United Nations Day for Women's Rights and International Peace


Emblem of International Women's DayInternational Women's Day is celebrated in many countries around the world. It is a day when women are recognized for their achievements without regard to divisions, whether national, ethnic, linguistic, cultural, economic or political. It is an occasion for looking back on past struggles and accomplishments, and more importantly, for looking ahead to the untapped potential and opportunities that await future generations of women.


In 1975, during International Women's Year, the United Nations began celebrating International Women's Day on 8 March. Two years later, in December 1977, the General Assembly adopted a resolution proclaiming a United Nations Day for Women's Rights and International Peace to be observed on any day of the year by Member States, in accordance with their historical and national traditions.


Queen Noor of Jordan, Secretary-General Kofi Annan, 8 March 2004In adopting its resolution on the observance of Women's Day, the General Assembly cited two reasons: to recognize the fact that securing peace and social progress and the full enjoyment of human rights and fundamental freedoms require the active participation, equality and development of women; and to acknowledge the contribution of women to the strengthening of international peace and security.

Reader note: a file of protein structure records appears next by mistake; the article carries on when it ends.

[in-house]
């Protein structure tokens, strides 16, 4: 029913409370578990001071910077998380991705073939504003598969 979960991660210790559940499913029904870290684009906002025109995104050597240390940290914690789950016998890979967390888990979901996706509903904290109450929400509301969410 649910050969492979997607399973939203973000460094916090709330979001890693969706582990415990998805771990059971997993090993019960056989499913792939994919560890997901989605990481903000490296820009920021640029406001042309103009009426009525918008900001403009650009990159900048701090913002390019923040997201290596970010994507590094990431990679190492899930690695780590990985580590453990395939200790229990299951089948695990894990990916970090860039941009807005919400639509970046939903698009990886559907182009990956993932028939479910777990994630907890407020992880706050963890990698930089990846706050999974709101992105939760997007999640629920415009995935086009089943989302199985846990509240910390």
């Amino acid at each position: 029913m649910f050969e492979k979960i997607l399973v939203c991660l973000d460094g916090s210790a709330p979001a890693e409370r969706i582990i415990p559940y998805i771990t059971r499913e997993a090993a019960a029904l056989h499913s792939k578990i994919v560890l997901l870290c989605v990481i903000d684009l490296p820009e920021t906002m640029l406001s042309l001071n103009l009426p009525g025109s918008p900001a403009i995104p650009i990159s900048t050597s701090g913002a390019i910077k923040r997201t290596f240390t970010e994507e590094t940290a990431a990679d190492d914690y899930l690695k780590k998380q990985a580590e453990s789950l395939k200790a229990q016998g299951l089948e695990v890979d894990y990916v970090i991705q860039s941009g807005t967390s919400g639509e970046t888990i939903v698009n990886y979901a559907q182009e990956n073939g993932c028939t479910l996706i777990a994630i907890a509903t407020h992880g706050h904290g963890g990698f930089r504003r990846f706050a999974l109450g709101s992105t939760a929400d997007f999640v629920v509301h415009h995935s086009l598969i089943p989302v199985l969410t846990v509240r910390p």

For the women of the world, the Day's symbolism has a wider meaning: It is an occasion to review how far they have come in their struggle for equality, peace and development. It is also an opportunity to unite, network and mobilize for meaningful change.


For the United Nations, International Women's Day has been observed on 8 March since 1975. The Day is traditionally marked with a message from the Secretary-General. Special events are organized at UN Headquarters in New York (photo: Queen Noor of Jordan speaking on 8 March 2004).


Stamp from Belgium 1990International Women's Day first emerged from the activities of labour movements at the turn of the twentieth century in North America and across Europe.


Since those early years, International Women's Day has assumed a new global dimension for women in developed and developing countries alike. The growing international women's movement, which has been strengthened by four global United Nations women's conferences, has helped make the commemoration a rallying point to build support for women's rights and participation in the political and economic arenas. Increasingly, International Women's Day is a time to reflect on progress made, to call for change and to celebrate acts of courage and determination by ordinary women who have played an extraordinary role in the history of their countries and communities.


Since 1996 a theme has been chosen for Women's Day:


1996   Celebrating the past, planning for the future

1997   Women at the peace table

1998   Women and human rights

1999   World free of violence against women

2000   Women uniting for peace

2001   Women and peace: women managing conflicts

2002   Afghan women today: realities and opportunities

2003   Gender equality and the Millennium Development Goals

2004   Women and HIV/AIDS

2005   Gender equality beyond 2005: building a more secure future

2006   Women in decision-making

2007   Ending impunity for violence against women and girls

2008   Investing in women and girls

2009   Women and men united to end violence against women and girls



Stamp catalogue - 1990


Belgium                                              10 March 1990



Stamp catalogue - 2002


Austria                                                8 March 2002



Stamp catalogue - 2007


Austria                                                8 March 2007

Bangladesh                                          8 March 2007









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last revised: 1 July 2009